CIA launches probe of China spying

March 15, 1999 - AP

WASHINGTON (AP) - The CIA said Monday it will conduct a damage assessment to determine how much sensitive nuclear weapons information - if any - was lost to China through a suspected spy working at the Los Alamos National Laboratory.

Amid mounting criticism that the Clinton administration took no decisive action when it first learned of the possible compromise of sensitive weapons information, CIA Director George Tenet said retired Adm. David Jeremiah will provide an independent review of the work being done now by a multiagency intelligence team.

It is the second such assessment Jeremiah has been asked to do. Last year, he led a review team that found weaknesses in intelligence community procedures that contributed to the CIA's failure to provide adequate warning that India was about to test a nuclear weapon.

"Admiral Jeremiah is the perfect person to lead such a review," Tenet said. "His credentials are impeccable and his credibility is unquestioned."

Jeremiah's review team will examine work begun in mid-February within the intelligence community. At issue is whether China gained top-secret know-how on building multiple-warhead nuclear weapons from a Taiwanese-born scientist who worked at Los Alamos. China has yet to field such a weapon, but a prototype bears a strong resemblance to the W-88, a U.S. warhead.

Several members of Congress are pressing for greater disclosure and a closer look at high-tech relations between the United States and China.

The Senate is holding hearings this week on an alleged 1980s case of Chinese spying at the Energy Department's nuclear weapons laboratory in Los Alamos, N.M., that only recently came to light. In the House, members are demanding that nearly all of a classified 700-page report on technology transfers to China be made public.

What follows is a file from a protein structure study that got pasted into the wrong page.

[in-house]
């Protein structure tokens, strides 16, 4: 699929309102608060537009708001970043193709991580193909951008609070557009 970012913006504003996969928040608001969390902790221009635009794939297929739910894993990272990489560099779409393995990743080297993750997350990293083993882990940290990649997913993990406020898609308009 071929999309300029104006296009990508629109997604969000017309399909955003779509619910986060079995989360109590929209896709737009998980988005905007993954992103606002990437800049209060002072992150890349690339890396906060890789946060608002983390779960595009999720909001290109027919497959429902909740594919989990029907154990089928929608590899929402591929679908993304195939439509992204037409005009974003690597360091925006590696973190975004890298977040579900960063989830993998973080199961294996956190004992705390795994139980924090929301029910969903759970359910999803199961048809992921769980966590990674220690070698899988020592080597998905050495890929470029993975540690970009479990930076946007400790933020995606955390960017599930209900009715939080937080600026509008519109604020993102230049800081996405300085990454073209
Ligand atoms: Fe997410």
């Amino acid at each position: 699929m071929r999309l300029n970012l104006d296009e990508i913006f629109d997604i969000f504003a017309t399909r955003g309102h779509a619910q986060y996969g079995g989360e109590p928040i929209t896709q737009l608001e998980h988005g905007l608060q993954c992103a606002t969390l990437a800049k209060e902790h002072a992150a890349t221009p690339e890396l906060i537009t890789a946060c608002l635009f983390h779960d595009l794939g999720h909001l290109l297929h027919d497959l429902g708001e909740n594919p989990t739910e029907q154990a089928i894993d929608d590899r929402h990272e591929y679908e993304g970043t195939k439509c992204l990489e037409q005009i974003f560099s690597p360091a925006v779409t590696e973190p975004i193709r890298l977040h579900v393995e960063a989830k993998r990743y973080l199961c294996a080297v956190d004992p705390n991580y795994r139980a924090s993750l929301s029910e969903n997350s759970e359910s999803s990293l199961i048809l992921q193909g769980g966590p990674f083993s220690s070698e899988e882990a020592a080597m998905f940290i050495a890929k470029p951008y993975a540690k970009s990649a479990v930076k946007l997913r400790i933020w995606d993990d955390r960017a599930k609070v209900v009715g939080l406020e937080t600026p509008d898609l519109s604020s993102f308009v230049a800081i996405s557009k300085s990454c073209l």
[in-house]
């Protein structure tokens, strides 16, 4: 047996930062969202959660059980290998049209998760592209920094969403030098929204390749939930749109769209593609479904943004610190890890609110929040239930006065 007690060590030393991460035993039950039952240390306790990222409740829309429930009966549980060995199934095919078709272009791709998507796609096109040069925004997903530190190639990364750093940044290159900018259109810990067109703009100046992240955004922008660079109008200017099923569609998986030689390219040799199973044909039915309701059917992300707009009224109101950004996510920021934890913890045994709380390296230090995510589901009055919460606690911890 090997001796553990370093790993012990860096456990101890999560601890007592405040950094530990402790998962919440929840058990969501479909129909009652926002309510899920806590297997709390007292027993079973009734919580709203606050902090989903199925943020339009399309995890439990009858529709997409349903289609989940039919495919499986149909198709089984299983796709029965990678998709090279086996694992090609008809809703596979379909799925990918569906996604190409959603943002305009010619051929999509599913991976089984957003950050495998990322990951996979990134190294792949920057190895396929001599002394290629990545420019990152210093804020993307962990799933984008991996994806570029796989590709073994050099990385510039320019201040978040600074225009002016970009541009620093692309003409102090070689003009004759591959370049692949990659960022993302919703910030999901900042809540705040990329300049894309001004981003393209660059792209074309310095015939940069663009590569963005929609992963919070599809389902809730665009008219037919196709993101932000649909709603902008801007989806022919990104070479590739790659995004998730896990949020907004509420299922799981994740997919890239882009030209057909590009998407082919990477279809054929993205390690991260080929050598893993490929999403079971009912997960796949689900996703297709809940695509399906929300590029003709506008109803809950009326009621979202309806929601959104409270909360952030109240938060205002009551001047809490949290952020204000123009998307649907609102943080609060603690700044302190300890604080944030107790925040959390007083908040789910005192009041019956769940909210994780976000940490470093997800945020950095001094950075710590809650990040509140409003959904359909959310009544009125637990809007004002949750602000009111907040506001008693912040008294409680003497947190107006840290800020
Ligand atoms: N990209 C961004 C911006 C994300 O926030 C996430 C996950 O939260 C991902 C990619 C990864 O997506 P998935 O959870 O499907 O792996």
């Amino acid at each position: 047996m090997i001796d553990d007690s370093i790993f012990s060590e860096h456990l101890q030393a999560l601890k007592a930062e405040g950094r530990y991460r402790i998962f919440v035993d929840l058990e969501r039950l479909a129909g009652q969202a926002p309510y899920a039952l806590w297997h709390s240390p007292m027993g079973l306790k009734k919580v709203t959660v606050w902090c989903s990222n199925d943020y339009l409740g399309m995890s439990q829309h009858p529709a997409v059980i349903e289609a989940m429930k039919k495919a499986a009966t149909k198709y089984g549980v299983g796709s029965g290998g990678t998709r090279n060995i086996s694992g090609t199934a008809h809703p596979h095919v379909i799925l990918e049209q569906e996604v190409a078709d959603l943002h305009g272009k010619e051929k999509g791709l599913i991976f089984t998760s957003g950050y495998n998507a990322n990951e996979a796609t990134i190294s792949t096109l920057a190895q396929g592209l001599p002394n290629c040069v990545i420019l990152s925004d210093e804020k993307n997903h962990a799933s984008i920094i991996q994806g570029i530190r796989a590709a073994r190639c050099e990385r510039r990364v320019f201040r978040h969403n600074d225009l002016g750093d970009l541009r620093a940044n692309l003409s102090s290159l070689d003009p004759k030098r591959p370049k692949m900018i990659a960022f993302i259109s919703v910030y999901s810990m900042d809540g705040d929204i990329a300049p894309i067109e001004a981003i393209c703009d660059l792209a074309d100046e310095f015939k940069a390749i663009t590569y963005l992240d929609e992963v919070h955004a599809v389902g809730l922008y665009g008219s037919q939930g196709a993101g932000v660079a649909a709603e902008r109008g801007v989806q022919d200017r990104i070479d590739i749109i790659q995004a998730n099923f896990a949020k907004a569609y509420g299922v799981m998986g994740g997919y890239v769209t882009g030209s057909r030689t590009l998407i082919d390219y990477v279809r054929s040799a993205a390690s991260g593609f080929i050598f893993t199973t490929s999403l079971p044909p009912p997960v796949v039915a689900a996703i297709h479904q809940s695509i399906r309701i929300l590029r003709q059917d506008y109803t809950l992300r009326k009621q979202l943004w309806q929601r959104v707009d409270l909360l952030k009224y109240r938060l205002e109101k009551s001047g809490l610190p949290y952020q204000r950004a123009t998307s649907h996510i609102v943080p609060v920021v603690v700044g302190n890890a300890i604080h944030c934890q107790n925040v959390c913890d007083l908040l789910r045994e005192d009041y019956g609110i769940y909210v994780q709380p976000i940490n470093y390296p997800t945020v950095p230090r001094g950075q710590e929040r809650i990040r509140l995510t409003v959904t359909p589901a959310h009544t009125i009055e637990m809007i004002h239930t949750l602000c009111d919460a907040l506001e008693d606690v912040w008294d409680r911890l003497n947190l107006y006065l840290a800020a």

Administration officials stood their ground Sunday, saying they have dealt properly with the Los Alamos case and overall security threats to the nation.

"I think we moved swiftly and I think we continue to impose on China the strictest controls," national security adviser Sandy Berger said on NBC's "Meet the Press."

But Sen. John McCain, R-Ariz., said President Clinton should appoint a nonpartisan commission to investigate allegations that China stole nuclear warhead technology. The Justice Department "does not have credibility on this issue" because Attorney General Janet Reno refused to seek an independent counsel investigation into illegal campaign contributions originating in China, he said on CBS' Face the Nation.

Sen. Dick Lugar, R-Ind., told NBC that the spy case called for a serious review of U.S.-Chinese policy, including a warning to China that a missile attack on Taiwan would be met with U.S. retaliation.

Other Republicans said they would fight administration resistance to make public almost all of the report on technology transfers prepared by a special panel headed by Rep. Christopher Cox, R-Calif.

"We will have to have a vote of the House in order to declassify that report, and when the American people see what's in it, I think they will be really outraged," House Majority Whip Tom DeLay, R-Texas, said on Fox News Sunday.

Cox, interviewed on ABC's This Week, said his panel believes that "not only now but for the indefinite future we have serious counterintelligence problems at our national laboratories and elsewhere throughout the government."

The ranking Democrat on the panel, Rep. Norm Dicks of Washington, said the most important finding was that for 20 years "we had a major counterintelligence failure at Los Alamos and at the other national labs that is now being corrected."

A Taiwanese-born computer scientist, Wen Ho Lee, was fired from his job at Los Alamos a week ago amid suspicions that he leaked secrets to the Chinese in the 1980s. Lee has not been charged with any crime, and Newsweek magazine said the FBI now believes it has virtually no chance of making a case against him.

The FBI began its investigation in 1996, and Republicans have accused the administration of dragging its feet in acting against Lee in the interests of U.S.-China relations.

Energy Secretary Bill Richardson, appearing on NBC and CNN's Late Edition, insisted the administration acted swiftly and responsibly. "I took (Lee's) clearance away, I moved him away from sensitive areas long before the story broke," he said.

He said the Energy Department since 1997 has doubled the intelligence budget at the national labs, initiated strong background checks of scientists from sensitive countries and required employees to take polygraph tests.

National security adviser Berger said there was "no question" that the Chinese did benefit from the flow of nuclear technology in the 1980s that is now subject to strict controls.

But he also said the spying allegations must be seen in the context of China's cooperation in such areas as stopping the sales of weapons to countries including Iran and dealing with North Korea.

"Most countries are engaged in efforts to obtain American sensitive information by clandestine means," Berger added. "The world is not a playpen here.'

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